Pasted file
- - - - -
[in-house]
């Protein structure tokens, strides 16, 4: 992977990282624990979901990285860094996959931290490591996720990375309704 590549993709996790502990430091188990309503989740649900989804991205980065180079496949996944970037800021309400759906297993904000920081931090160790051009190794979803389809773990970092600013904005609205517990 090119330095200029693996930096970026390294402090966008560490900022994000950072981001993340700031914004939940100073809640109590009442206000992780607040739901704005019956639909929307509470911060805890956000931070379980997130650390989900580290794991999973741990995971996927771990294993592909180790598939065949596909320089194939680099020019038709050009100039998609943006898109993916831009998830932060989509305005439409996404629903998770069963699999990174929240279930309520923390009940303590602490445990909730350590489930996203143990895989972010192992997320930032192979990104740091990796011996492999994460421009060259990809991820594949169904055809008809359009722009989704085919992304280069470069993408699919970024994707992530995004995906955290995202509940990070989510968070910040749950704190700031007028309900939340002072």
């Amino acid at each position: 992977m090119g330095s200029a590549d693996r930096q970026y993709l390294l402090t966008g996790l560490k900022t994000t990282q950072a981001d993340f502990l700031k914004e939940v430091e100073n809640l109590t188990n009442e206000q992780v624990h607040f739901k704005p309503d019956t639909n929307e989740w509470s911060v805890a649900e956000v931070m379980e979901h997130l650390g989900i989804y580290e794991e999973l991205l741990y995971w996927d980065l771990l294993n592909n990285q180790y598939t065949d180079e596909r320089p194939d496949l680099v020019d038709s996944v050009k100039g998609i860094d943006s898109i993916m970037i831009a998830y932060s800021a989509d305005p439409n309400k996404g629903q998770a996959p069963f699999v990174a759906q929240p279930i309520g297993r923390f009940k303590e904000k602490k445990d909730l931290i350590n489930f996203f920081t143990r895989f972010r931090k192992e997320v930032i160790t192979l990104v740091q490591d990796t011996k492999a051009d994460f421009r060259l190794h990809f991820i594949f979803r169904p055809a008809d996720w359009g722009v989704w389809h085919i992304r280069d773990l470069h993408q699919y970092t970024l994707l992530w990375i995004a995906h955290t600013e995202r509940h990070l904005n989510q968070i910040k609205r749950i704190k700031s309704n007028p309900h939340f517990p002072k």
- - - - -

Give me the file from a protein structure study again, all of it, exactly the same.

[in-house]
């Protein structure tokens, strides 16, 4: 992977990282624990979901990285860094996959931290490591996720990375309704 590549993709996790502990430091188990309503989740649900989804991205980065180079496949996944970037800021309400759906297993904000920081931090160790051009190794979803389809773990970092600013904005609205517990 090119330095200029693996930096970026390294402090966008560490900022994000950072981001993340700031914004939940100073809640109590009442206000992780607040739901704005019956639909929307509470911060805890956000931070379980997130650390989900580290794991999973741990995971996927771990294993592909180790598939065949596909320089194939680099020019038709050009100039998609943006898109993916831009998830932060989509305005439409996404629903998770069963699999990174929240279930309520923390009940303590602490445990909730350590489930996203143990895989972010192992997320930032192979990104740091990796011996492999994460421009060259990809991820594949169904055809008809359009722009989704085919992304280069470069993408699919970024994707992530995004995906955290995202509940990070989510968070910040749950704190700031007028309900939340002072």
């Amino acid at each position: 992977m090119g330095s200029a590549d693996r930096q970026y993709l390294l402090t966008g996790l560490k900022t994000t990282q950072a981001d993340f502990l700031k914004e939940v430091e100073n809640l109590t188990n009442e206000q992780v624990h607040f739901k704005p309503d019956t639909n929307e989740w509470s911060v805890a649900e956000v931070m379980e979901h997130l650390g989900i989804y580290e794991e999973l991205l741990y995971w996927d980065l771990l294993n592909n990285q180790y598939t065949d180079e596909r320089p194939d496949l680099v020019d038709s996944v050009k100039g998609i860094d943006s898109i993916m970037i831009a998830y932060s800021a989509d305005p439409n309400k996404g629903q998770a996959p069963f699999v990174a759906q929240p279930i309520g297993r923390f009940k303590e904000k602490k445990d909730l931290i350590n489930f996203f920081t143990r895989f972010r931090k192992e997320v930032i160790t192979l990104v740091q490591d990796t011996k492999a051009d994460f421009r060259l190794h990809f991820i594949f979803r169904p055809a008809d996720w359009g722009v989704w389809h085919i992304r280069d773990l470069h993408q699919y970092t970024l994707l992530w990375i995004a995906h955290t600013e995202r509940h990070l904005n989510q968070i910040k609205r749950i704190k700031s309704n007028p309900h939340f517990p002072k």